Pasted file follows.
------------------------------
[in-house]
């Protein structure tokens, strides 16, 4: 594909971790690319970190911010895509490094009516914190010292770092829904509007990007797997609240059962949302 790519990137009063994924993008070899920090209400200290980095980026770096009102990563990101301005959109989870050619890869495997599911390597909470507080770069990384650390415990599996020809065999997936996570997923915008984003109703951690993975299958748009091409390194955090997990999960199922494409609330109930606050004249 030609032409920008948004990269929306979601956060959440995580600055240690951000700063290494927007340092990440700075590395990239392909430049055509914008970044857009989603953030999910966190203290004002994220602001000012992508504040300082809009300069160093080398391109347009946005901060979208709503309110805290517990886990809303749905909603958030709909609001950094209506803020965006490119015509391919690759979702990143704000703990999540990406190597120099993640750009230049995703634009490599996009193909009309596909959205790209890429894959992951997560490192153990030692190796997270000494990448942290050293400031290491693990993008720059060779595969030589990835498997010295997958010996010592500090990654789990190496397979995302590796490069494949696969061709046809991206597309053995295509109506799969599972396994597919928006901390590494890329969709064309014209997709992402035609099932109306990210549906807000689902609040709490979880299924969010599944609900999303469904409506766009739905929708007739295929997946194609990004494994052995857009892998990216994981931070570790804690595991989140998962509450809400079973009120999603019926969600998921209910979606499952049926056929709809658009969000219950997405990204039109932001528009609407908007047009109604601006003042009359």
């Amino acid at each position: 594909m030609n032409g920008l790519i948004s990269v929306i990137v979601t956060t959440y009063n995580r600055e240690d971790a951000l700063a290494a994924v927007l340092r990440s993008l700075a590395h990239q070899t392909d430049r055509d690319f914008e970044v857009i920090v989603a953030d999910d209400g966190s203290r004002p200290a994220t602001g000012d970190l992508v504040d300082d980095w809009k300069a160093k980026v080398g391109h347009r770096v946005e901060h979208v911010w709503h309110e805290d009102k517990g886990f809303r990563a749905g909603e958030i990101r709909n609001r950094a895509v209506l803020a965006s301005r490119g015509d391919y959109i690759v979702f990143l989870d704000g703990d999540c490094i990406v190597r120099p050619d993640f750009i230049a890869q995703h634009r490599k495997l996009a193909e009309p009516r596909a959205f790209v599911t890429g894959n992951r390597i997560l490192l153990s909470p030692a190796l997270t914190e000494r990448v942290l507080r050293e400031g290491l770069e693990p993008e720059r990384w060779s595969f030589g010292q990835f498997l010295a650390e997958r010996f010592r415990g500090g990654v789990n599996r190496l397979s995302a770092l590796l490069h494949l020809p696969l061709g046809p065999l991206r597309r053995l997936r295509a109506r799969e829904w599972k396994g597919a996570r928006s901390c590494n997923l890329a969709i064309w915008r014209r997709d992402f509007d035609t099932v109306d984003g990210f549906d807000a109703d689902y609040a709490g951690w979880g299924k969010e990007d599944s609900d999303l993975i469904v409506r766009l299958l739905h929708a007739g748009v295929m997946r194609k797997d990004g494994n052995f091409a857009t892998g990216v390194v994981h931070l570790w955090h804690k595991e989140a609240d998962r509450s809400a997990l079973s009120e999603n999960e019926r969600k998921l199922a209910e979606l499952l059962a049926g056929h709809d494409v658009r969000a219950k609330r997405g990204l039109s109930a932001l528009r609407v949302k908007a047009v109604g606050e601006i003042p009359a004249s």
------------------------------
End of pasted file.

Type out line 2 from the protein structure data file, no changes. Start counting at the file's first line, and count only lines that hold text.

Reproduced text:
């Protein structure tokens, strides 16, 4: 594909971790690319970190911010895509490094009516914190010292770092829904509007990007797997609240059962949302 790519990137009063994924993008070899920090209400200290980095980026770096009102990563990101301005959109989870050619890869495997599911390597909470507080770069990384650390415990599996020809065999997936996570997923915008984003109703951690993975299958748009091409390194955090997990999960199922494409609330109930606050004249 030609032409920008948004990269929306979601956060959440995580600055240690951000700063290494927007340092990440700075590395990239392909430049055509914008970044857009989603953030999910966190203290004002994220602001000012992508504040300082809009300069160093080398391109347009946005901060979208709503309110805290517990886990809303749905909603958030709909609001950094209506803020965006490119015509391919690759979702990143704000703990999540990406190597120099993640750009230049995703634009490599996009193909009309596909959205790209890429894959992951997560490192153990030692190796997270000494990448942290050293400031290491693990993008720059060779595969030589990835498997010295997958010996010592500090990654789990190496397979995302590796490069494949696969061709046809991206597309053995295509109506799969599972396994597919928006901390590494890329969709064309014209997709992402035609099932109306990210549906807000689902609040709490979880299924969010599944609900999303469904409506766009739905929708007739295929997946194609990004494994052995857009892998990216994981931070570790804690595991989140998962509450809400079973009120999603019926969600998921209910979606499952049926056929709809658009969000219950997405990204039109932001528009609407908007047009109604601006003042009359």